MANAMA: Israeli Prime Minister Naftali Bennett arrived in Bahrain for the first-ever official visit by an Israeli head of government to the small Gulf state, on Monday.
Surprise visit Israeli premier to the energy-rich island kingdom, which is also home to the US fifth fleet, is the latest in a whirlwind of diplomatic activity between Zionist and Gulf states amid heightened tensions in the region.
Bennett is expected to meet Tuesday with the Bahraini king, Hamad bin Isa Al Khalifa, and his son, the kingdom’s prime minister and crown prince, Salman bin Hamad Al Khalifa.
“In these tumultuous times, it’s important that from this region we send a message of goodwill, of cooperation of standing together against common challenges,” Bennett said on the tarmac shortly before departing Israel.
His trip follows a visit to Bahrain by Israeli Defence Minister Benny Gantz earlier this month that saw the two countries sign a defence agreement.
That deal covered intelligence, procurement and joint training, with Gantz boasting that it further solidified the nascent diplomatic relationship.
Late last year Bennett made a landmark visit to the United Arab Emirates where he met with Emirati Crown Prince Mohammed bin Zayed Al Nahyan.
Bahrain and its close ally, the UAE, became only the third and fourth Arab states – following Egypt and Jordan – to establish ties with Israel when they signed the US-brokered Abraham Accord agreements. Sudan and Morocco soon followed suit.
The prime minister, who is also set to see other top officials and members of Bahrain’s historic Jewish community, said he will hold “a series of meetings whose goal is to fill – with energy and content – the peace agreement between the two nations”.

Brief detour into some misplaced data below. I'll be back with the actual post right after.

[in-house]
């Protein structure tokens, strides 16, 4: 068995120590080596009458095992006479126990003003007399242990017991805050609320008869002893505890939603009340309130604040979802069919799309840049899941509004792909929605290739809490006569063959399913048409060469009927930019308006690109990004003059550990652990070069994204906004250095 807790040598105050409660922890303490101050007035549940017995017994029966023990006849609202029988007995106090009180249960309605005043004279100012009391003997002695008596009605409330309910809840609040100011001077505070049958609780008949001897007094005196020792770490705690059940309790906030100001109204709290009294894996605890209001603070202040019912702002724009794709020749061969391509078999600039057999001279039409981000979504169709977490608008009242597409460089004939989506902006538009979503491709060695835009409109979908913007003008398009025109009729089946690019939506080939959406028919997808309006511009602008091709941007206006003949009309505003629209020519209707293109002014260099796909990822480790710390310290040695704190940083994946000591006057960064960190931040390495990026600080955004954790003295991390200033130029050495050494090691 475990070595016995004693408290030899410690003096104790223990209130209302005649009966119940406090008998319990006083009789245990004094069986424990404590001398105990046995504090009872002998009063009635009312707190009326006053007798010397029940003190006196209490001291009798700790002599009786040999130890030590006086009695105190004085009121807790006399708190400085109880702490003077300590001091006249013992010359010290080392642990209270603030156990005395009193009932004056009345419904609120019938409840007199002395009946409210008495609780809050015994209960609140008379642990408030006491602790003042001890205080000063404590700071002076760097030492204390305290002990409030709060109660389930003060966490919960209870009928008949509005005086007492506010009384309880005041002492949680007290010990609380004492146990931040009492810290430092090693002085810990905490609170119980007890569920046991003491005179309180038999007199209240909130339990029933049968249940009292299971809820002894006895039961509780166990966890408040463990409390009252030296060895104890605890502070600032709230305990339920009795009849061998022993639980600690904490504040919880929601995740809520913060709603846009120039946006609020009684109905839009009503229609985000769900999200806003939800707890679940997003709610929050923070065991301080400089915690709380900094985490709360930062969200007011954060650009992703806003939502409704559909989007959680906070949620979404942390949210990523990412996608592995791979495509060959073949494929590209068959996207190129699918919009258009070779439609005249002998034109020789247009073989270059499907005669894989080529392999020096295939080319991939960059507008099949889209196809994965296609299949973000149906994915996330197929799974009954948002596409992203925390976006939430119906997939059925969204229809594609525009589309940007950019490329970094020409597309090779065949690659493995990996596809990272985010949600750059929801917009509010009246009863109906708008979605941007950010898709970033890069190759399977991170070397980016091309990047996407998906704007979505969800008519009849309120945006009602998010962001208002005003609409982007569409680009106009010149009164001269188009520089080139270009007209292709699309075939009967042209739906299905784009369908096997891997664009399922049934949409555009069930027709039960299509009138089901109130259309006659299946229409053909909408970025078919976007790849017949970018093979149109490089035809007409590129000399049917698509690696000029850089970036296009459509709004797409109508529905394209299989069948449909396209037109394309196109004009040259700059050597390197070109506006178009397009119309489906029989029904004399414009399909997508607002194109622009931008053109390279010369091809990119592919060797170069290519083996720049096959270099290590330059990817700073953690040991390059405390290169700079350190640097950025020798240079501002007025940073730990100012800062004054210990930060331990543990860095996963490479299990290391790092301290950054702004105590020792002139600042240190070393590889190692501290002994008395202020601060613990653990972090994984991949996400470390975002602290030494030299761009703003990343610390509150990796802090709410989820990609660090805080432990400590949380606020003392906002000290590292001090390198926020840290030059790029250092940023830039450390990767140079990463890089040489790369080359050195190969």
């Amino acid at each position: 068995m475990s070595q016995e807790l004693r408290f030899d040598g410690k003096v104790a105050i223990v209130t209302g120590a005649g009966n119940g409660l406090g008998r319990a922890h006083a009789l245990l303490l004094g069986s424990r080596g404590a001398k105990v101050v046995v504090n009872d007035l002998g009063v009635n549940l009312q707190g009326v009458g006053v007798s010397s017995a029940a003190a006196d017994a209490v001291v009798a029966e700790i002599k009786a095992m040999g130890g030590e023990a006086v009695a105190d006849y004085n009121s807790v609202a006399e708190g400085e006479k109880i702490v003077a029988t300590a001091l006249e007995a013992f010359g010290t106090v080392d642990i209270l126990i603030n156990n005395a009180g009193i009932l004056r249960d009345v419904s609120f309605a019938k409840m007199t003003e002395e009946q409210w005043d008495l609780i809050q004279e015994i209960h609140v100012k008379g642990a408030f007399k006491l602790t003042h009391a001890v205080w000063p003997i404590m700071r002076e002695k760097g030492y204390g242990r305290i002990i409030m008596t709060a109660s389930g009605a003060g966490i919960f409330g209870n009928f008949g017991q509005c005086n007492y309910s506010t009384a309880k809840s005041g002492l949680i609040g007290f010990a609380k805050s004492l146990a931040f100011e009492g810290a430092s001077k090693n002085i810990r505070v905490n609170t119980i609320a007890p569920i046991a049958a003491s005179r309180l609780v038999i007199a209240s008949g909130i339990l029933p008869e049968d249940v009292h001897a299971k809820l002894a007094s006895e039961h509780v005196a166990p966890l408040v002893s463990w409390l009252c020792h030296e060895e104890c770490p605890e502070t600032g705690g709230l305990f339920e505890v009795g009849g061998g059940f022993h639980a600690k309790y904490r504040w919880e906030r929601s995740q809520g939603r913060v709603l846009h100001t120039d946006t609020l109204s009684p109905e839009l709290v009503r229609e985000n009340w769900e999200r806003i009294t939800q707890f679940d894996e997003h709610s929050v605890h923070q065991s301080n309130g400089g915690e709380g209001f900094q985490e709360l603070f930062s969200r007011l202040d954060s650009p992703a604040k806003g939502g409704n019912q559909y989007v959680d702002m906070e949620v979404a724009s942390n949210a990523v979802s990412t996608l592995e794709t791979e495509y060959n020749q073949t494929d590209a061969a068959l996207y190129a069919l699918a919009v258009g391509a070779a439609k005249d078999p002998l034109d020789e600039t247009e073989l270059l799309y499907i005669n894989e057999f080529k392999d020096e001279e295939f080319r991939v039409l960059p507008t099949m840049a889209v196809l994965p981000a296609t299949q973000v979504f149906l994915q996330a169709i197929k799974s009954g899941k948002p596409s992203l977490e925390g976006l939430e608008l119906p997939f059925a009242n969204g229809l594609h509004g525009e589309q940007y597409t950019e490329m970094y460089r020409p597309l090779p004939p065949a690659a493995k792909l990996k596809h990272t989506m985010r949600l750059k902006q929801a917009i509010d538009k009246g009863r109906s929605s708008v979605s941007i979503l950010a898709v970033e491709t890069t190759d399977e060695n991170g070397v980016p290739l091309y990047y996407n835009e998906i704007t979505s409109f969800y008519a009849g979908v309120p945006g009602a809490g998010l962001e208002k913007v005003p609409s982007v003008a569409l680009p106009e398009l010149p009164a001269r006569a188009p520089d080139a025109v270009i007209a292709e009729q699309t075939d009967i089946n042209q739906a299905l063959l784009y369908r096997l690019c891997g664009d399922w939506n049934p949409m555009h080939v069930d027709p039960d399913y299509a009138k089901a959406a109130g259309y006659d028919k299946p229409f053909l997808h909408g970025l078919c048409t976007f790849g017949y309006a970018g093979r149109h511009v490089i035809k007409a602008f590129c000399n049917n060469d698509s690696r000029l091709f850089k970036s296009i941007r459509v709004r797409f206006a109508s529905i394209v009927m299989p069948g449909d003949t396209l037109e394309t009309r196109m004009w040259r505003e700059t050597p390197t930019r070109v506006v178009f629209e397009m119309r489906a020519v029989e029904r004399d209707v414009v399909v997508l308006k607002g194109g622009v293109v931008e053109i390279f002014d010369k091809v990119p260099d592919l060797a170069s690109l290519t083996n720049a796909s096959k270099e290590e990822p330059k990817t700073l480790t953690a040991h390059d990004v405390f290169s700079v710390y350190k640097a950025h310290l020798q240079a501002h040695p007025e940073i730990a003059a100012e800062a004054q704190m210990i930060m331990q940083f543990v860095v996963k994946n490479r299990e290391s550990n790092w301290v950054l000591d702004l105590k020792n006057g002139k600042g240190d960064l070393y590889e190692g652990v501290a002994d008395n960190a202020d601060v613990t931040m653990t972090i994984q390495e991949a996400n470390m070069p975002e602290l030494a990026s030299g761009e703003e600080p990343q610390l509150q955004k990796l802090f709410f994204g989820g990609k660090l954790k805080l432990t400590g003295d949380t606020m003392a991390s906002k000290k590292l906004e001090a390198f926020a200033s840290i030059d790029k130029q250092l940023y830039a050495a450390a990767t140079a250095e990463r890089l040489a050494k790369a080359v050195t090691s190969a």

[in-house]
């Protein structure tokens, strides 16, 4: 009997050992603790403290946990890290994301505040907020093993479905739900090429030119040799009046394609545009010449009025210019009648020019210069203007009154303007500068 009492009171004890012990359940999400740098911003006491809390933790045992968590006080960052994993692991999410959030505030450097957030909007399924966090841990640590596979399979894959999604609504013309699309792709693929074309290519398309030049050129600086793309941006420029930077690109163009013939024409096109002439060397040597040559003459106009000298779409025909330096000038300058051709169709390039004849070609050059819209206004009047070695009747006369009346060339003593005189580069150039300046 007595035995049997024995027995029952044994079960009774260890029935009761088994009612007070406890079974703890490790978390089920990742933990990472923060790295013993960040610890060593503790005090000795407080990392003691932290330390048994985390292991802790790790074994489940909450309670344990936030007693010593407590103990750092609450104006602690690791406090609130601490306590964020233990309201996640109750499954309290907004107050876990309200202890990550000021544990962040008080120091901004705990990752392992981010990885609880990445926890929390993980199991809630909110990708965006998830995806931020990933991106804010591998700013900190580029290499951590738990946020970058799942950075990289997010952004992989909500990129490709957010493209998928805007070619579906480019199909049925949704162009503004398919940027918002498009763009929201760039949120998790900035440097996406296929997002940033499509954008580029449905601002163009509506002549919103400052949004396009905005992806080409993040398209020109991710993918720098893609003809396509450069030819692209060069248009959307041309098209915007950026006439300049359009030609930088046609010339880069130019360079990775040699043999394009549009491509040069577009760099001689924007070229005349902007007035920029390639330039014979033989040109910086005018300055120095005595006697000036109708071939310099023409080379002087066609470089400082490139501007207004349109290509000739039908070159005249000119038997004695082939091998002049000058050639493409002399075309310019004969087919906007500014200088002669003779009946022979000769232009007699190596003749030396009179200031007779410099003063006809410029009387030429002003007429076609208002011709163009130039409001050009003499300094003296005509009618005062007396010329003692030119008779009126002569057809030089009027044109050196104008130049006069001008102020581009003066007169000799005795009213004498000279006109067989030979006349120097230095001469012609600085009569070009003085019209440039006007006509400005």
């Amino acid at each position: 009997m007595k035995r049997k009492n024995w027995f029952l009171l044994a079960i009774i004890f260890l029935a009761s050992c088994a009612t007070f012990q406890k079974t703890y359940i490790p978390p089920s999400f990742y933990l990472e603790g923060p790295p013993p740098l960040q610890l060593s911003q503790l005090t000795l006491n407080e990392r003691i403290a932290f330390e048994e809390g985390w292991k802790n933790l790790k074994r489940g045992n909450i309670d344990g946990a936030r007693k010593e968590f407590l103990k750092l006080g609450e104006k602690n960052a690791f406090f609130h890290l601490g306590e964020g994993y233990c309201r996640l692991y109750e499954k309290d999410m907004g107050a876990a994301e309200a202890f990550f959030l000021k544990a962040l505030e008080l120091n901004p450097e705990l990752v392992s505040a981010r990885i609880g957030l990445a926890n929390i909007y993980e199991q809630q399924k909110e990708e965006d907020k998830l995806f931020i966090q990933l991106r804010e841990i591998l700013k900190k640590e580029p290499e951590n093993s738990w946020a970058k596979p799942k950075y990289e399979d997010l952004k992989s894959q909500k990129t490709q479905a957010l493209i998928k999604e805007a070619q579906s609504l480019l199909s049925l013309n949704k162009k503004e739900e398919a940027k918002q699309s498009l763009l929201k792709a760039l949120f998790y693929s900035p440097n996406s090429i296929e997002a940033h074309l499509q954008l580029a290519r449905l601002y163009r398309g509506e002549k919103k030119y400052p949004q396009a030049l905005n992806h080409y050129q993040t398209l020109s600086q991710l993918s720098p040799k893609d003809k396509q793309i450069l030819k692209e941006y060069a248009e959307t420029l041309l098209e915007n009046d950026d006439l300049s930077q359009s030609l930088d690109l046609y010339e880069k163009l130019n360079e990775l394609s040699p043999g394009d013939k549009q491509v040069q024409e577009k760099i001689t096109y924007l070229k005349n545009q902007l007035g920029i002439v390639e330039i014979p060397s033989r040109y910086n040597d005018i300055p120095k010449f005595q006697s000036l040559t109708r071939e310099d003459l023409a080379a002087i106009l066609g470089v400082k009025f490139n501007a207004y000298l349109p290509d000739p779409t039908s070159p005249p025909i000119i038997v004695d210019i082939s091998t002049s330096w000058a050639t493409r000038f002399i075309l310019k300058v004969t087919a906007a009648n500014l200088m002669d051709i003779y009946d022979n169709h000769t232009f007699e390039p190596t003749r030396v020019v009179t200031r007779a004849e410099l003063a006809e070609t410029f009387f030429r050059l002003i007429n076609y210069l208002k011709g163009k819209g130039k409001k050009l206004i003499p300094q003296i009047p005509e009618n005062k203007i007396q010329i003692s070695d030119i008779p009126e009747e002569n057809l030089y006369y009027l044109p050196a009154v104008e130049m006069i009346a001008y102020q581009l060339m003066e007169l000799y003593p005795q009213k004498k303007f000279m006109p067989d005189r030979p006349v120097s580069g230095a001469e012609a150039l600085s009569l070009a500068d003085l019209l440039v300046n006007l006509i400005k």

Israel’s growing cooperation with Gulf partners comes as the Biden administration and world powers engage in talks with Iran to revive the 2015 Nuclear agreement.
Israel and Gulf states, like the UAE and Saudi Arabia, opposed the accord. They have warned against an agreement that provides Tehran with much-needed sanctions relief but doesn’t address its ballistic missile programme and support for regional proxies.
Those mutual concerns were underscored last month when the UAE announced it had downed a missile fired at it by Iran-aligned Houthi rebels in Yemen during a visit by Israel’s President Isaac Herzog.
Israel has offered to cooperate with its new Gulf partners on air defence and Israeli media has reported the country is considering a potential sale of its Iron Dome to the UAE.
Bahrain, with a population of 1.5 million, is a Shia majority country governed by a Sunni royal family. It has been slower to proceed with normalisation efforts than its more powerful and well-off neighbour, the UAE.
The Al Khalifa ruling family has faced criticism from much of the country’s Shia opposition for normalising relations with Israel. For its part, the Bahraini leadership has accused Iran of fomenting unrest among its population.
Despite this tension, cooperation has picked up. Trade between the two countries has gone from roughly zero before the Abraham Accords to $300,000 in the first half of 2021. And as part of their recent defence agreements, Israel is also set to post a naval official in Bahrain, making it the first Arab country in history to officially host an Israeli military officer.